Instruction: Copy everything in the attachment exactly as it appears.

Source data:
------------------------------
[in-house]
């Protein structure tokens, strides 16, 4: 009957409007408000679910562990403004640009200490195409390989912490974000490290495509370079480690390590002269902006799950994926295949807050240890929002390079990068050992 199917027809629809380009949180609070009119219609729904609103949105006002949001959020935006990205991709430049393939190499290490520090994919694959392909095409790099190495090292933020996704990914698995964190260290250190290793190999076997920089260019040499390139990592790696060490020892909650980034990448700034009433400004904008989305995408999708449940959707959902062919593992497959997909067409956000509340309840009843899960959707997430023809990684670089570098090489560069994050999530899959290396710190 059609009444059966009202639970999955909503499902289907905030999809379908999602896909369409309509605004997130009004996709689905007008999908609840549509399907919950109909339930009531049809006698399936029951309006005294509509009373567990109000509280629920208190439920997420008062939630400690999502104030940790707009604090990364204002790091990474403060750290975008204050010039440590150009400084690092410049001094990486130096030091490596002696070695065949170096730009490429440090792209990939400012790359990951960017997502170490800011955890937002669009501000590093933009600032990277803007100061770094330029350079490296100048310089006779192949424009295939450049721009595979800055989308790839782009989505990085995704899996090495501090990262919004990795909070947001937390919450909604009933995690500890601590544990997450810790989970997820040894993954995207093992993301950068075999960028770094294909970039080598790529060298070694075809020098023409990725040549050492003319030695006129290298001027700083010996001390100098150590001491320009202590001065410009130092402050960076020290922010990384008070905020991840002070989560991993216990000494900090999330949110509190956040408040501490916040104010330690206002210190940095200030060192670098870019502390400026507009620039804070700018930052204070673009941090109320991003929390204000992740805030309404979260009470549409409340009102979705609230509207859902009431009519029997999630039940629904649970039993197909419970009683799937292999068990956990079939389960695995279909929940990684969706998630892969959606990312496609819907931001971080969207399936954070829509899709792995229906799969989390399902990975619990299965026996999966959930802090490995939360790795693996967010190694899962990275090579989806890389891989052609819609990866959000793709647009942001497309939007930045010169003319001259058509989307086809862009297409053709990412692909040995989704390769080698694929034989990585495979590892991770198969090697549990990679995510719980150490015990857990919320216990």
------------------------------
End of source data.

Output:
[in-house]
């Protein structure tokens, strides 16, 4: 009957409007408000679910562990403004640009200490195409390989912490974000490290495509370079480690390590002269902006799950994926295949807050240890929002390079990068050992 199917027809629809380009949180609070009119219609729904609103949105006002949001959020935006990205991709430049393939190499290490520090994919694959392909095409790099190495090292933020996704990914698995964190260290250190290793190999076997920089260019040499390139990592790696060490020892909650980034990448700034009433400004904008989305995408999708449940959707959902062919593992497959997909067409956000509340309840009843899960959707997430023809990684670089570098090489560069994050999530899959290396710190 059609009444059966009202639970999955909503499902289907905030999809379908999602896909369409309509605004997130009004996709689905007008999908609840549509399907919950109909339930009531049809006698399936029951309006005294509509009373567990109000509280629920208190439920997420008062939630400690999502104030940790707009604090990364204002790091990474403060750290975008204050010039440590150009400084690092410049001094990486130096030091490596002696070695065949170096730009490429440090792209990939400012790359990951960017997502170490800011955890937002669009501000590093933009600032990277803007100061770094330029350079490296100048310089006779192949424009295939450049721009595979800055989308790839782009989505990085995704899996090495501090990262919004990795909070947001937390919450909604009933995690500890601590544990997450810790989970997820040894993954995207093992993301950068075999960028770094294909970039080598790529060298070694075809020098023409990725040549050492003319030695006129290298001027700083010996001390100098150590001491320009202590001065410009130092402050960076020290922010990384008070905020991840002070989560991993216990000494900090999330949110509190956040408040501490916040104010330690206002210190940095200030060192670098870019502390400026507009620039804070700018930052204070673009941090109320991003929390204000992740805030309404979260009470549409409340009102979705609230509207859902009431009519029997999630039940629904649970039993197909419970009683799937292999068990956990079939389960695995279909929940990684969706998630892969959606990312496609819907931001971080969207399936954070829509899709792995229906799969989390399902990975619990299965026996999966959930802090490995939360790795693996967010190694899962990275090579989806890389891989052609819609990866959000793709647009942001497309939007930045010169003319001259058509989307086809862009297409053709990412692909040995989704390769080698694929034989990585495979590892991770198969090697549990990679995510719980150490015990857990919320216990």